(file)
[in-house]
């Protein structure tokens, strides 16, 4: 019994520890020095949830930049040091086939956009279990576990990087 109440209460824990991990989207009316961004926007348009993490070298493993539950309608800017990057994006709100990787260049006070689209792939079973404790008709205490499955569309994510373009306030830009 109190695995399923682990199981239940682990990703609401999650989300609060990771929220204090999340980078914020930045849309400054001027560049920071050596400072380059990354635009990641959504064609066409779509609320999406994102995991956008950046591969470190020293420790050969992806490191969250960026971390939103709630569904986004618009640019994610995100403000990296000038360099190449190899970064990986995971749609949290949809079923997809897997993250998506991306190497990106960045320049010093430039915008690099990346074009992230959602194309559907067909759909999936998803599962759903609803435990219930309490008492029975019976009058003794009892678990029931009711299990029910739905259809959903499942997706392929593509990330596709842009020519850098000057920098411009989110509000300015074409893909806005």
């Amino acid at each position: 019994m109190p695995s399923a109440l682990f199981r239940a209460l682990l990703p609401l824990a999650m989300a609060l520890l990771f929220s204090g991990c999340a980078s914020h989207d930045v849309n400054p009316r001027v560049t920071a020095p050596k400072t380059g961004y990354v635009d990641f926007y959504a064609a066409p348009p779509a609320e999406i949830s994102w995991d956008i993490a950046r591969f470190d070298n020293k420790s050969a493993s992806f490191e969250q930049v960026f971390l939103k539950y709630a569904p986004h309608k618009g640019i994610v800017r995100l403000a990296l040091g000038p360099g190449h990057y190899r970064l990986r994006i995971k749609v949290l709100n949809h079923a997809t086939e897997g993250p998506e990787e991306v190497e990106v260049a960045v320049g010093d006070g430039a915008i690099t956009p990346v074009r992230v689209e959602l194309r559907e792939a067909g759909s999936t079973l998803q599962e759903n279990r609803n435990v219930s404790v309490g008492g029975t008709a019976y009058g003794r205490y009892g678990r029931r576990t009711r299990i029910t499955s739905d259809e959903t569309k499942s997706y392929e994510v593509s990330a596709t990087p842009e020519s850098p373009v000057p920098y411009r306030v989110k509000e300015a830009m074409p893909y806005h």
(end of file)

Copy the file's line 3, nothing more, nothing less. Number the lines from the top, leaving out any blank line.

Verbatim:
């Amino acid at each position: 019994m109190p695995s399923a109440l682990f199981r239940a209460l682990l990703p609401l824990a999650m989300a609060l520890l990771f929220s204090g991990c999340a980078s914020h989207d930045v849309n400054p009316r001027v560049t920071a020095p050596k400072t380059g961004y990354v635009d990641f926007y959504a064609a066409p348009p779509a609320e999406i949830s994102w995991d956008i993490a950046r591969f470190d070298n020293k420790s050969a493993s992806f490191e969250q930049v960026f971390l939103k539950y709630a569904p986004h309608k618009g640019i994610v800017r995100l403000a990296l040091g000038p360099g190449h990057y190899r970064l990986r994006i995971k749609v949290l709100n949809h079923a997809t086939e897997g993250p998506e990787e991306v190497e990106v260049a960045v320049g010093d006070g430039a915008i690099t956009p990346v074009r992230v689209e959602l194309r559907e792939a067909g759909s999936t079973l998803q599962e759903n279990r609803n435990v219930s404790v309490g008492g029975t008709a019976y009058g003794r205490y009892g678990r029931r576990t009711r299990i029910t499955s739905d259809e959903t569309k499942s997706y392929e994510v593509s990330a596709t990087p842009e020519s850098p373009v000057p920098y411009r306030v989110k509000e300015a830009m074409p893909y806005h």